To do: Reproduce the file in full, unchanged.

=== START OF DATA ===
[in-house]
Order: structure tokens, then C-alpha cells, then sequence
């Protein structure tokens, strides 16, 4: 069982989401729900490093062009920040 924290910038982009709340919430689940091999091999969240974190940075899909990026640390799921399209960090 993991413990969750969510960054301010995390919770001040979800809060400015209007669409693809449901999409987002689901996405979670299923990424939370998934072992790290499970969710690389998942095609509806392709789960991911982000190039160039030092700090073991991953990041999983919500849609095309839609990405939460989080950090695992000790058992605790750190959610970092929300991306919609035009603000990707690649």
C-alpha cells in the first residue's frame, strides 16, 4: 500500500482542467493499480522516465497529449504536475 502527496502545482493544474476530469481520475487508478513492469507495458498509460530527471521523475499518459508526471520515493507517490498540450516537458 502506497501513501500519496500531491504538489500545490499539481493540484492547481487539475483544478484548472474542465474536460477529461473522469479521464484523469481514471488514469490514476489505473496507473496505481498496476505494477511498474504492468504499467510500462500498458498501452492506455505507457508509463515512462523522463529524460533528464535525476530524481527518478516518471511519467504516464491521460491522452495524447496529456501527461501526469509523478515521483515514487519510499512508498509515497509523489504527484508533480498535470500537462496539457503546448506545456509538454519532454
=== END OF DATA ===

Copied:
[in-house]
Order: structure tokens, then C-alpha cells, then sequence
């Protein structure tokens, strides 16, 4: 069982989401729900490093062009920040 924290910038982009709340919430689940091999091999969240974190940075899909990026640390799921399209960090 993991413990969750969510960054301010995390919770001040979800809060400015209007669409693809449901999409987002689901996405979670299923990424939370998934072992790290499970969710690389998942095609509806392709789960991911982000190039160039030092700090073991991953990041999983919500849609095309839609990405939460989080950090695992000790058992605790750190959610970092929300991306919609035009603000990707690649």
C-alpha cells in the first residue's frame, strides 16, 4: 500500500482542467493499480522516465497529449504536475 502527496502545482493544474476530469481520475487508478513492469507495458498509460530527471521523475499518459508526471520515493507517490498540450516537458 502506497501513501500519496500531491504538489500545490499539481493540484492547481487539475483544478484548472474542465474536460477529461473522469479521464484523469481514471488514469490514476489505473496507473496505481498496476505494477511498474504492468504499467510500462500498458498501452492506455505507457508509463515512462523522463529524460533528464535525476530524481527518478516518471511519467504516464491521460491522452495524447496529456501527461501526469509523478515521483515514487519510499512508498509515497509523489504527484508533480498535470500537462496539457503546448506545456509538454519532454